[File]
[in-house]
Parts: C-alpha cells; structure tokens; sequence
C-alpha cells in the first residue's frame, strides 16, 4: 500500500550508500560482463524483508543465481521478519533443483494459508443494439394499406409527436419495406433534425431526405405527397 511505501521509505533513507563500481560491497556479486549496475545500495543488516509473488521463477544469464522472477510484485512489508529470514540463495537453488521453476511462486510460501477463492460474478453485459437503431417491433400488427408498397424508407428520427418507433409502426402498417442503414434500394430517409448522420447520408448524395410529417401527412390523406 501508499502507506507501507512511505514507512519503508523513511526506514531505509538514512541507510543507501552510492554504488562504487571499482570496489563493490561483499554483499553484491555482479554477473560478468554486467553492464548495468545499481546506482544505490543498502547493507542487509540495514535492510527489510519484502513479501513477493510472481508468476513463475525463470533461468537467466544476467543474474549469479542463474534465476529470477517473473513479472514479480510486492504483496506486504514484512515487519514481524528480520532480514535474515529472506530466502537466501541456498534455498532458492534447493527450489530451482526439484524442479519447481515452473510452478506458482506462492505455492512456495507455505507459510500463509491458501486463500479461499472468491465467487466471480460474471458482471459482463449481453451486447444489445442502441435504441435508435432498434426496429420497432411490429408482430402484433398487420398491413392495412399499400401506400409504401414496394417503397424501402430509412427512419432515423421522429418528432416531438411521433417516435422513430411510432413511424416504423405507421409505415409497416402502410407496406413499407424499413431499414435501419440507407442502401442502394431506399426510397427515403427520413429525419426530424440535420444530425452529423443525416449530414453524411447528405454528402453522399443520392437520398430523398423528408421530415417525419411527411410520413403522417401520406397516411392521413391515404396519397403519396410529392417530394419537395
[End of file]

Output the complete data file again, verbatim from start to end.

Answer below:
[in-house]
Parts: C-alpha cells; structure tokens; sequence
C-alpha cells in the first residue's frame, strides 16, 4: 500500500550508500560482463524483508543465481521478519533443483494459508443494439394499406409527436419495406433534425431526405405527397 511505501521509505533513507563500481560491497556479486549496475545500495543488516509473488521463477544469464522472477510484485512489508529470514540463495537453488521453476511462486510460501477463492460474478453485459437503431417491433400488427408498397424508407428520427418507433409502426402498417442503414434500394430517409448522420447520408448524395410529417401527412390523406 501508499502507506507501507512511505514507512519503508523513511526506514531505509538514512541507510543507501552510492554504488562504487571499482570496489563493490561483499554483499553484491555482479554477473560478468554486467553492464548495468545499481546506482544505490543498502547493507542487509540495514535492510527489510519484502513479501513477493510472481508468476513463475525463470533461468537467466544476467543474474549469479542463474534465476529470477517473473513479472514479480510486492504483496506486504514484512515487519514481524528480520532480514535474515529472506530466502537466501541456498534455498532458492534447493527450489530451482526439484524442479519447481515452473510452478506458482506462492505455492512456495507455505507459510500463509491458501486463500479461499472468491465467487466471480460474471458482471459482463449481453451486447444489445442502441435504441435508435432498434426496429420497432411490429408482430402484433398487420398491413392495412399499400401506400409504401414496394417503397424501402430509412427512419432515423421522429418528432416531438411521433417516435422513430411510432413511424416504423405507421409505415409497416402502410407496406413499407424499413431499414435501419440507407442502401442502394431506399426510397427515403427520413429525419426530424440535420444530425452529423443525416449530414453524411447528405454528402453522399443520392437520398430523398423528408421530415417525419411527411410520413403522417401520406397516411392521413391515404396519397403519396410529392417530394419537395